To investigate the prevalence of protozoan contamination by Giardia duodenalis, Cryptosporidium spp., Toxoplasma gondii and Cyclospora cayetanensis, in ‘ready to eat’ (RTE) salads on sale in Italy, 648 packages were purchased from industrial and local brands. Nine individual packages from each brand were collected per month, pooled and subjected to microscopy and molecular analyses. Microscopic examination of 864 slides detected Cryptosporidium spp. but also Blastocystis hominis and Dientamoeba fragilis. Molecular tools identified G. duodenalis assemblage A, Cryptosporidium parvum and Cryptosporidium ubiquitum, T. gondii Type I and C. cayetanensis. B. hominis and D. fragilis were also molecularly confirmed. The overall prevalence of each protozoan species was 0.6% for G. duodenalis, 0.8% for T. gondii, 0.9% for Cryptosporidium spp., and 1.3% for C. cayetanensis, while prevalence for B. hominis was 0.5% and for D. fragilis 0.2%. Microscopy and/or molecular tools revealed that 4.2% of the samples were contaminated by at least one protozoan species, and 0.6% of samples presented contamination by two protozoan species, with a number of oocysts ranging from 62 to 554 per g of vegetable matter for T. gondii, and 46 to 1.580 for C. cayetanensis. This is Europe's first large-scale study on the presence of protozoans in packaged salads, and shows that RTE sanitation processes do not guarantee a product free from protozoans of fecal origin.

Detection and prevalence of protozoan parasites in ready-to-eat packaged salads on sale in Italy

Tiziana Caradonna
Membro del Collaboration Group
;
Marianna Marangi;Giovanni Normanno
Membro del Collaboration Group
;
Annunziata Giangaspero
Writing – Review & Editing
2017

Abstract

To investigate the prevalence of protozoan contamination by Giardia duodenalis, Cryptosporidium spp., Toxoplasma gondii and Cyclospora cayetanensis, in ‘ready to eat’ (RTE) salads on sale in Italy, 648 packages were purchased from industrial and local brands. Nine individual packages from each brand were collected per month, pooled and subjected to microscopy and molecular analyses. Microscopic examination of 864 slides detected Cryptosporidium spp. but also Blastocystis hominis and Dientamoeba fragilis. Molecular tools identified G. duodenalis assemblage A, Cryptosporidium parvum and Cryptosporidium ubiquitum, T. gondii Type I and C. cayetanensis. B. hominis and D. fragilis were also molecularly confirmed. The overall prevalence of each protozoan species was 0.6% for G. duodenalis, 0.8% for T. gondii, 0.9% for Cryptosporidium spp., and 1.3% for C. cayetanensis, while prevalence for B. hominis was 0.5% and for D. fragilis 0.2%. Microscopy and/or molecular tools revealed that 4.2% of the samples were contaminated by at least one protozoan species, and 0.6% of samples presented contamination by two protozoan species, with a number of oocysts ranging from 62 to 554 per g of vegetable matter for T. gondii, and 46 to 1.580 for C. cayetanensis. This is Europe's first large-scale study on the presence of protozoans in packaged salads, and shows that RTE sanitation processes do not guarantee a product free from protozoans of fecal origin.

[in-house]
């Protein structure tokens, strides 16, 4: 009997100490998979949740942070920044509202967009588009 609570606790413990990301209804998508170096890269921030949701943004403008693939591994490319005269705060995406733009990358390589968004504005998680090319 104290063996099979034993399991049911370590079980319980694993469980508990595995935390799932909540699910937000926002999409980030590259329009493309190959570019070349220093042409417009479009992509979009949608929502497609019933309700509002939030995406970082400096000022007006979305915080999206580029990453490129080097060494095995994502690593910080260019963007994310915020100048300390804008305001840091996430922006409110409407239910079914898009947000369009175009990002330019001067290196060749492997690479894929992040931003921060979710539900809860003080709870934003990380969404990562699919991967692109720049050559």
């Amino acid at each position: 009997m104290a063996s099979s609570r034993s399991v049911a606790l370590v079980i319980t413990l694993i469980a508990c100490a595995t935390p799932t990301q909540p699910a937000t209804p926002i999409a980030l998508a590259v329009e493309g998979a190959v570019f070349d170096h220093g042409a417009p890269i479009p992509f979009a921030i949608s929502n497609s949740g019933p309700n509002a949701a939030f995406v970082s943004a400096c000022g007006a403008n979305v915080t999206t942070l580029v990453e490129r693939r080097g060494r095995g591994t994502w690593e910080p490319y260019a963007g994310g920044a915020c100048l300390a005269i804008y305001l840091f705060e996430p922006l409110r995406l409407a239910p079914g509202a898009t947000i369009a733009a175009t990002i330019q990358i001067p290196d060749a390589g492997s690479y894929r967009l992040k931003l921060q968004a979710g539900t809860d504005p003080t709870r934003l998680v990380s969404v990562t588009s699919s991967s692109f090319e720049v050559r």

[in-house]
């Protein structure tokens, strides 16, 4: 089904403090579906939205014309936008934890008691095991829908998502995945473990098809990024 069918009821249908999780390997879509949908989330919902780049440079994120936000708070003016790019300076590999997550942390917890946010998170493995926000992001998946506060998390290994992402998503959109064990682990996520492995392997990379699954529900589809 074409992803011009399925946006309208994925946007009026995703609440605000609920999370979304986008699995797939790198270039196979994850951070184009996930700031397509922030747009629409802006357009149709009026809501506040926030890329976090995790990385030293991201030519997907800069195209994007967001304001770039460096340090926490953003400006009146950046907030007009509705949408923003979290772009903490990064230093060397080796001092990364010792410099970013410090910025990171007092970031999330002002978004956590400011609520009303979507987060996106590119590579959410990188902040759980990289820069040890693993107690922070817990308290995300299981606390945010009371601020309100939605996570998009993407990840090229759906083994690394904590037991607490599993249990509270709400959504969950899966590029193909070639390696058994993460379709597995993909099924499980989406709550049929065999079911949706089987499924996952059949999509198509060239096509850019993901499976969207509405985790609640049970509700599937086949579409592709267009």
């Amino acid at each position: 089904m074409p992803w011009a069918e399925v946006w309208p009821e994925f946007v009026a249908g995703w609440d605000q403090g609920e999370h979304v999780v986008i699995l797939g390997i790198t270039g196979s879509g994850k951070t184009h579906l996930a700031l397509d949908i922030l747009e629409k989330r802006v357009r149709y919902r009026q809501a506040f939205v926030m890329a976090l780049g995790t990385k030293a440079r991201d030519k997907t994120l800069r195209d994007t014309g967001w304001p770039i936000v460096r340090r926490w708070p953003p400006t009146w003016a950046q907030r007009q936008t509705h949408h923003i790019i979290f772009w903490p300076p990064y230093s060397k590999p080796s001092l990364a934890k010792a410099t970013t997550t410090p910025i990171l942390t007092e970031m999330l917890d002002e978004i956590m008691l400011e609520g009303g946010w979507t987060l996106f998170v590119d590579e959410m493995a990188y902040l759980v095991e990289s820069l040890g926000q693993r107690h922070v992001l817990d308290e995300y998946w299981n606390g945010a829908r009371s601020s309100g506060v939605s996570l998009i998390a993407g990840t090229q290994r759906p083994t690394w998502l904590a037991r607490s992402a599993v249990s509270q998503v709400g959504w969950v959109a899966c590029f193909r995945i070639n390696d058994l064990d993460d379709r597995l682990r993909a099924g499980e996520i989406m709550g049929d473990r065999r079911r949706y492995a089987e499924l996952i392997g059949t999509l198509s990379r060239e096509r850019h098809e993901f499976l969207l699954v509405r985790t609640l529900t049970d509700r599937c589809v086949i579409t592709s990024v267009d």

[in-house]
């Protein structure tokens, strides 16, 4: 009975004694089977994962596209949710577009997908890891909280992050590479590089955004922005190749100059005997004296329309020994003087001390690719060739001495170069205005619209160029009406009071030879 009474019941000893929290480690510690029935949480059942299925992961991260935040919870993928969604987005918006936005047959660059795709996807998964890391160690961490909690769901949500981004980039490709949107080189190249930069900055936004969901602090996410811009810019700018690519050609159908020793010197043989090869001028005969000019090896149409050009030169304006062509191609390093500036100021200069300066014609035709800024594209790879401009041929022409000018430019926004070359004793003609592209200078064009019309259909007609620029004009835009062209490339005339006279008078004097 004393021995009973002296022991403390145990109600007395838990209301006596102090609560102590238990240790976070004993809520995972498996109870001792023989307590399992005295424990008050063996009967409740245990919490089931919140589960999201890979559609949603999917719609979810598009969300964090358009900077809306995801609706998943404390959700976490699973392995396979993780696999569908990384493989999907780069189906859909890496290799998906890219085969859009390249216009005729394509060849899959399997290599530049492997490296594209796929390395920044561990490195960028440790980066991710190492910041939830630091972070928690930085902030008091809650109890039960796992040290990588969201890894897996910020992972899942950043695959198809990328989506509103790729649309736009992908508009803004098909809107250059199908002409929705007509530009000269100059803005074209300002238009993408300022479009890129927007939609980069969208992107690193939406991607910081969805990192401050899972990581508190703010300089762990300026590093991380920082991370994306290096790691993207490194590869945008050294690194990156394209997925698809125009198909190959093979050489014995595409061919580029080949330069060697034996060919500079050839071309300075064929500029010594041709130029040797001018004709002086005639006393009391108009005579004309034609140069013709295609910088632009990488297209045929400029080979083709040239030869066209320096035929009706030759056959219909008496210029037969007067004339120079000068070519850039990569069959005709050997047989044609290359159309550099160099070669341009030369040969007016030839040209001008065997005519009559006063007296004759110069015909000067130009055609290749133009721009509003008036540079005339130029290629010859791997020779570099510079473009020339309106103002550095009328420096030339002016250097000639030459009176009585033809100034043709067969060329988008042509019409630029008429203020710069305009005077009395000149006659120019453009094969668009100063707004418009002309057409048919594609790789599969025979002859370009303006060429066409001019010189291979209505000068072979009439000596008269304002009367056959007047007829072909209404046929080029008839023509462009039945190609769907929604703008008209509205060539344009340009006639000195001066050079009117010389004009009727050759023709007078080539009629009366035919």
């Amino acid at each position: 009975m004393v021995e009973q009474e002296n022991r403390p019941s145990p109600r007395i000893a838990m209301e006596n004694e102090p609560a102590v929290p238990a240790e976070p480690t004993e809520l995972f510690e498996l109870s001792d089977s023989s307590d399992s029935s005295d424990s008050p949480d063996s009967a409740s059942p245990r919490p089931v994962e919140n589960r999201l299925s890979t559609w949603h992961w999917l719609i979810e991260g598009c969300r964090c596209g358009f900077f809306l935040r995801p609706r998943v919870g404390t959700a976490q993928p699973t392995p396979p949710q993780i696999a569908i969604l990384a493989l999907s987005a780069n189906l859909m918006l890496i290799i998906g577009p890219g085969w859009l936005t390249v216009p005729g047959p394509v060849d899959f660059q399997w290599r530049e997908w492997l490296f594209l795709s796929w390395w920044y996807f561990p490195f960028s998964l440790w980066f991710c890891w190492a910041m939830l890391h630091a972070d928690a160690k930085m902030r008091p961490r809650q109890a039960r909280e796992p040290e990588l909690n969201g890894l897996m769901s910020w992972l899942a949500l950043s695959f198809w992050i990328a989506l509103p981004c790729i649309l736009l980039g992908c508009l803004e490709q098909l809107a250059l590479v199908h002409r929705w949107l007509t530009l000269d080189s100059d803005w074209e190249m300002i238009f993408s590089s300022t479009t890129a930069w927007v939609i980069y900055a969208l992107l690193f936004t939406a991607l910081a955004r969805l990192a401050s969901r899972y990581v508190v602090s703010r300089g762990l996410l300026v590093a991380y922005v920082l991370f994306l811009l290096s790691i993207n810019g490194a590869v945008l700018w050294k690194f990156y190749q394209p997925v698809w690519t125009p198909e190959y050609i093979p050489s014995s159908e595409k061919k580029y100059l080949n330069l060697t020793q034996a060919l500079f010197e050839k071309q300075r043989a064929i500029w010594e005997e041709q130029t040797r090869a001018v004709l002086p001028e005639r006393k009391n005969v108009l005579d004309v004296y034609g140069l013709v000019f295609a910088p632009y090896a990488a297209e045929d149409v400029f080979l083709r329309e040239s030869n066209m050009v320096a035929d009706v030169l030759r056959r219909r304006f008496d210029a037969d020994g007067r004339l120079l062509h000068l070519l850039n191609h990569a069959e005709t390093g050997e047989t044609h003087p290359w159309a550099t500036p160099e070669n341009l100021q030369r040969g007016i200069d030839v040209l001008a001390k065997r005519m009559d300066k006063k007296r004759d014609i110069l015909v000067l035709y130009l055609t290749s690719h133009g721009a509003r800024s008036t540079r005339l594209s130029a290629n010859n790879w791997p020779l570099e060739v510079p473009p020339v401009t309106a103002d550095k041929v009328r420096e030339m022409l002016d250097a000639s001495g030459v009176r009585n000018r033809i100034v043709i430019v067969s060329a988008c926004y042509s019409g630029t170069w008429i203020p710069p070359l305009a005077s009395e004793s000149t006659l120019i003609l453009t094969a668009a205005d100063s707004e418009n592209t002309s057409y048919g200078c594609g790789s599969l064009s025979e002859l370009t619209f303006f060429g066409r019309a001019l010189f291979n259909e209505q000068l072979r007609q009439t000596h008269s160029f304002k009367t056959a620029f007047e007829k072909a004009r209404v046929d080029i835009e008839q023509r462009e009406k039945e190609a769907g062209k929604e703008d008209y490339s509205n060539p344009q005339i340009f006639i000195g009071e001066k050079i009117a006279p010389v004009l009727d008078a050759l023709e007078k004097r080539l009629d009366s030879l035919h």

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Utilizza questo identificativo per citare o creare un link a questo documento: https://hdl.handle.net/11369/361210
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